In addition to Miesle, I spoke with Gary Reineccius, professor emeritus at the University of Minnesota’s Food Science and Nutrition Department, who says, “I don’t see any scientific issues,” with pineapple on pizza, going on to explain that another thing that makes it an acceptable topping is that it holds up under heat, whereas something like avocado — also a fruit — would not.
I got the same answer from flavor scientist Susie Bautista, who also added that the texture of pineapple is another component that makes it a good topping, as it has a slight crunch to it, much like pepper and onions.
PIZZA EXPERT GROUPS — FOR: 2; AGAINST: 2
With the opinions all tied up at two groups for pineapple on pizza and two against, I turned to an indisputable tiebreaker — those whose insight into pizza is just as deep as the PhDs, scientists and historians who came before them: voice actors who have portrayed Teenage Mutant Ninja Turtles.
To my great surprise, Townsend Coleman, who portrayed Michelangelo on the original 1987 cartoon series, says (in his trademark surfer dude Mikey voice), “There are so many things that go on a pizza and pineapple is definitely not one of them. Anchovies and hot fudge, why don’t you try starting there, dude!” When he switches back to his regular voice, Coleman reiterates by saying, “Pineapple doesn’t belong on pizza — it’s sweet. You can call that something else, but it’s not pizza.”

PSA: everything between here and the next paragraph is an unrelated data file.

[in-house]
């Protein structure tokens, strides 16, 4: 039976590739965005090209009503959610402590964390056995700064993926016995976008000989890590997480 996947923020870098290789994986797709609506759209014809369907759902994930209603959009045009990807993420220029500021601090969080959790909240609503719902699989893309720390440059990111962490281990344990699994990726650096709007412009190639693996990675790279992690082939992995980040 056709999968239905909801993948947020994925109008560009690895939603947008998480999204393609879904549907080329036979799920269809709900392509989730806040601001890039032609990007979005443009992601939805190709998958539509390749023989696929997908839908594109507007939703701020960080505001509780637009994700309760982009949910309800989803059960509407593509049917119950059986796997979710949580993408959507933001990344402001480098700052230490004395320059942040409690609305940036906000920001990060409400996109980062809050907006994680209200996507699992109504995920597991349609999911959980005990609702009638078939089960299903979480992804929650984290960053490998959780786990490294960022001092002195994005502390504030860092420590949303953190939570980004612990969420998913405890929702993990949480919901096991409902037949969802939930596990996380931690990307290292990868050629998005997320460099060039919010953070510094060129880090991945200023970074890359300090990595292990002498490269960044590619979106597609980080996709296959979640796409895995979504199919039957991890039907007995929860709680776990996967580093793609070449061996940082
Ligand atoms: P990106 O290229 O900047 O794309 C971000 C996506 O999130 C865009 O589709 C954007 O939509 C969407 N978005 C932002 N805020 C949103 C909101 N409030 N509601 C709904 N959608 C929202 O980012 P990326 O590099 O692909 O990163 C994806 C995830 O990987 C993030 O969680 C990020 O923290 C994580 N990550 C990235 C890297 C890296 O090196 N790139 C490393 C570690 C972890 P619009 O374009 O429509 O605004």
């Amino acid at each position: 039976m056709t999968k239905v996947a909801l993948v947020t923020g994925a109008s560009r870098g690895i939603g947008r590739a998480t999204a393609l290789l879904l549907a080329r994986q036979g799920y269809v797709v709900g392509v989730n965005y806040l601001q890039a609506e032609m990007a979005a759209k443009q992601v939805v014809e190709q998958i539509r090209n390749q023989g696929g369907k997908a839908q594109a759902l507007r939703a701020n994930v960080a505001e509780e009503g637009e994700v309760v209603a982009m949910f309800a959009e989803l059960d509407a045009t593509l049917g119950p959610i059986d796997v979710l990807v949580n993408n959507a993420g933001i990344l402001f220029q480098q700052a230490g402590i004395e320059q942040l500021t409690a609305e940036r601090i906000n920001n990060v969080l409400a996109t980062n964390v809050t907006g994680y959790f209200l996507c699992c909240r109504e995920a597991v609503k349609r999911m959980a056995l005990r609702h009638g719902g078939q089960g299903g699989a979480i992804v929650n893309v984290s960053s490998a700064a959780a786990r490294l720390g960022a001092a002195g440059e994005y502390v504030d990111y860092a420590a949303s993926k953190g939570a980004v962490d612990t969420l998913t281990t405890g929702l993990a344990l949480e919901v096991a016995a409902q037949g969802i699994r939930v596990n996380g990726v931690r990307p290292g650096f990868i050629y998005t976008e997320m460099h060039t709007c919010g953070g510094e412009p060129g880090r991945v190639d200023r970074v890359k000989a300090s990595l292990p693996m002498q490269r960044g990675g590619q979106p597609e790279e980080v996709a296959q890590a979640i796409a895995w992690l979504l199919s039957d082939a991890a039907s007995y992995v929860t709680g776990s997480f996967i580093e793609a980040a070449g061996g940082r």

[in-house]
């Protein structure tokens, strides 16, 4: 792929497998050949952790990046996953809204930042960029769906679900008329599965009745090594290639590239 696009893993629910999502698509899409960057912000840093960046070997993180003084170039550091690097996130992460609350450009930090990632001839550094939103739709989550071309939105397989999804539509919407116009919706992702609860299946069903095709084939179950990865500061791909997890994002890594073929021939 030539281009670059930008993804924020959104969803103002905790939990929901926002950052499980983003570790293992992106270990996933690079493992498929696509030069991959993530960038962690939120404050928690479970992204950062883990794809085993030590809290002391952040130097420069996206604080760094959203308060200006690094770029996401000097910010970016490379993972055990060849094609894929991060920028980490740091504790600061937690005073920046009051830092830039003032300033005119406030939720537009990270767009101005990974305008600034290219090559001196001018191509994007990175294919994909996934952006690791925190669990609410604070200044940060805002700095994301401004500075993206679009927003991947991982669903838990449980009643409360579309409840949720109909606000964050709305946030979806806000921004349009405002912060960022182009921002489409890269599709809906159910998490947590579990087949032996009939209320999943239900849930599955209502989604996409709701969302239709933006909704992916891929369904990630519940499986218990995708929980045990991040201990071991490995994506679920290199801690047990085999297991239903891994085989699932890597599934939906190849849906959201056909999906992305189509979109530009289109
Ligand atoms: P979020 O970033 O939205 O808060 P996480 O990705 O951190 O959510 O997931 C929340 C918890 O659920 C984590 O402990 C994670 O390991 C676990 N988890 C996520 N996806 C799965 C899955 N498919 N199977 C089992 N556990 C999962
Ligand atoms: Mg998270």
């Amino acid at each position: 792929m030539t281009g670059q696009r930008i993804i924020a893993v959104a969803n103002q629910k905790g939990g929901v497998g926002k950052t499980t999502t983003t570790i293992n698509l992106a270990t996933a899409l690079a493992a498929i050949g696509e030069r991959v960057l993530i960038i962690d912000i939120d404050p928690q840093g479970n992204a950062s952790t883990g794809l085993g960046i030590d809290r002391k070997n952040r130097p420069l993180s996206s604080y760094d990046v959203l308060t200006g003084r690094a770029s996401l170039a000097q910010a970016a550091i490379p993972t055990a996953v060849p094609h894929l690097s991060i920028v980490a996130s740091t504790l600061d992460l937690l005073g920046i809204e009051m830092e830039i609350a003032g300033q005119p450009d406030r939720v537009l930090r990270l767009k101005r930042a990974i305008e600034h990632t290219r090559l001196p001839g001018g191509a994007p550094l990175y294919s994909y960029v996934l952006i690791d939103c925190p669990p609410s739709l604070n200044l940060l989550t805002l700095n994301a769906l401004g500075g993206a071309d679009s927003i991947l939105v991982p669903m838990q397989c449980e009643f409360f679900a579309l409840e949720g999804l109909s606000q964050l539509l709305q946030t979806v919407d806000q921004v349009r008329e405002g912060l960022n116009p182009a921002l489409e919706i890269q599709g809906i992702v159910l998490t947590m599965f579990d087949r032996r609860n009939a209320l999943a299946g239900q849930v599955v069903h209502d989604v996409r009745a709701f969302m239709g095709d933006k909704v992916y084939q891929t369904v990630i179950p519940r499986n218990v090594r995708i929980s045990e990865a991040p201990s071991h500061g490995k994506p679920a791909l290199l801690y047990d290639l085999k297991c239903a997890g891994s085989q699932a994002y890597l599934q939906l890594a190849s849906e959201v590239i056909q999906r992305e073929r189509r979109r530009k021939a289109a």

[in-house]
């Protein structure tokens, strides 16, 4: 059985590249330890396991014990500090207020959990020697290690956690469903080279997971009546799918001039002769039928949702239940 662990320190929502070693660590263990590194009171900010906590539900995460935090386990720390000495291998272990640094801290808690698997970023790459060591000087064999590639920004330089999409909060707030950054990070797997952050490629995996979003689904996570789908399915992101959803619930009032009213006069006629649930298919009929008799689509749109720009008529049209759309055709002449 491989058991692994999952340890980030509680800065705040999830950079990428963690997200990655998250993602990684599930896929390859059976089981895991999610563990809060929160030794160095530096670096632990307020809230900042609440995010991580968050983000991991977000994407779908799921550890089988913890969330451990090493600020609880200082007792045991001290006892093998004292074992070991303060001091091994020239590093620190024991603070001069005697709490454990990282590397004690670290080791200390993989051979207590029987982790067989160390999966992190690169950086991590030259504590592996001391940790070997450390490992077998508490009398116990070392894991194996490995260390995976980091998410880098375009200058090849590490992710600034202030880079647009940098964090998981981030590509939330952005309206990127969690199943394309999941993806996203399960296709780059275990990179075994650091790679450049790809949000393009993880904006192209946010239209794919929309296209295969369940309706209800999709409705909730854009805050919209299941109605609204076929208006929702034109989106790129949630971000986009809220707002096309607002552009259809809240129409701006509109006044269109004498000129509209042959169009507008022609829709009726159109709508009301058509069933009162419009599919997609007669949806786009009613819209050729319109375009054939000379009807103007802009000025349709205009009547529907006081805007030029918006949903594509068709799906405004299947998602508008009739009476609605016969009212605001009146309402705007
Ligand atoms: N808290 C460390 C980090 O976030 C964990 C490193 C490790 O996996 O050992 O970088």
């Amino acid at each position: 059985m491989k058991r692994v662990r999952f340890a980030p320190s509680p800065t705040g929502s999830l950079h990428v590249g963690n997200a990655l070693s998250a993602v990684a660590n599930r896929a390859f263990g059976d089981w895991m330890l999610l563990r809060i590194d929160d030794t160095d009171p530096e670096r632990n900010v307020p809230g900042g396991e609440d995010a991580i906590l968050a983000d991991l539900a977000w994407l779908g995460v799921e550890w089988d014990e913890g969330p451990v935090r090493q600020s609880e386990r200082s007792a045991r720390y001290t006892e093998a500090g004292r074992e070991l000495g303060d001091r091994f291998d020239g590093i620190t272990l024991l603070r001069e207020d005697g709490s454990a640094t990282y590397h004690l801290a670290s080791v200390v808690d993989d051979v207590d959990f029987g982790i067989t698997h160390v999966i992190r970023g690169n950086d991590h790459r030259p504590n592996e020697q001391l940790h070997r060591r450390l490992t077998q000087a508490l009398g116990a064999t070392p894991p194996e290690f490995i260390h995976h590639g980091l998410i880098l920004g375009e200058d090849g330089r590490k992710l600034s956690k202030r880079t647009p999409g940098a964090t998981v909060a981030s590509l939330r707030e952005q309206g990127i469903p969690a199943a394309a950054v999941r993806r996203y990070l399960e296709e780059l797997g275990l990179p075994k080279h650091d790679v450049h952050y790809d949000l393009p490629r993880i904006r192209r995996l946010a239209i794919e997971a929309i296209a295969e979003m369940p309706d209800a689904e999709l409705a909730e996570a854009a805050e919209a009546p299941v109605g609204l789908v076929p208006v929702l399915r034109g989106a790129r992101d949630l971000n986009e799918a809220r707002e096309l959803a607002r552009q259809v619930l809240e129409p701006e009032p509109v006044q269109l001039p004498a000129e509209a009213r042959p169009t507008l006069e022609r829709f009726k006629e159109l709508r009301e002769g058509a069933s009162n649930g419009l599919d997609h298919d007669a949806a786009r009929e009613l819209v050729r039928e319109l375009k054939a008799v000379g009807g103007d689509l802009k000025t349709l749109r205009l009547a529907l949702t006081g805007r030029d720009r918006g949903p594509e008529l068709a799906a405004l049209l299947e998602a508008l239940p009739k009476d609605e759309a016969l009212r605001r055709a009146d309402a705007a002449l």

Which brings me to Rob Paulsen, who portrayed Raphael in the original cartoon, then Donatello in the 2012 Nickelodeon series (he’s also the author of a new memoir, Voice Lessons: How a Couple of Ninja Turtles, Pinky and an Animaniac Saved My Life). With everything left up to his tie-breaking vote, Paulsen tells me the following: “Raphael says, ‘Pineapple on pizza is a sin against Italy — and nature! It should only be considered as a smoothie additive and an underwater home for square, pants-wearing sponges.’”
PIZZA EXPERT GROUPS — FOR: 2; AGAINST: 3
So, there you have it folks: To my great disappointment, pineapple on pizza is officially cancelled. It was a close call, but by my very scientific and democratic analysis, the “no’s” have it by just a hair.
RIP pineapple on pizza, you had a good run.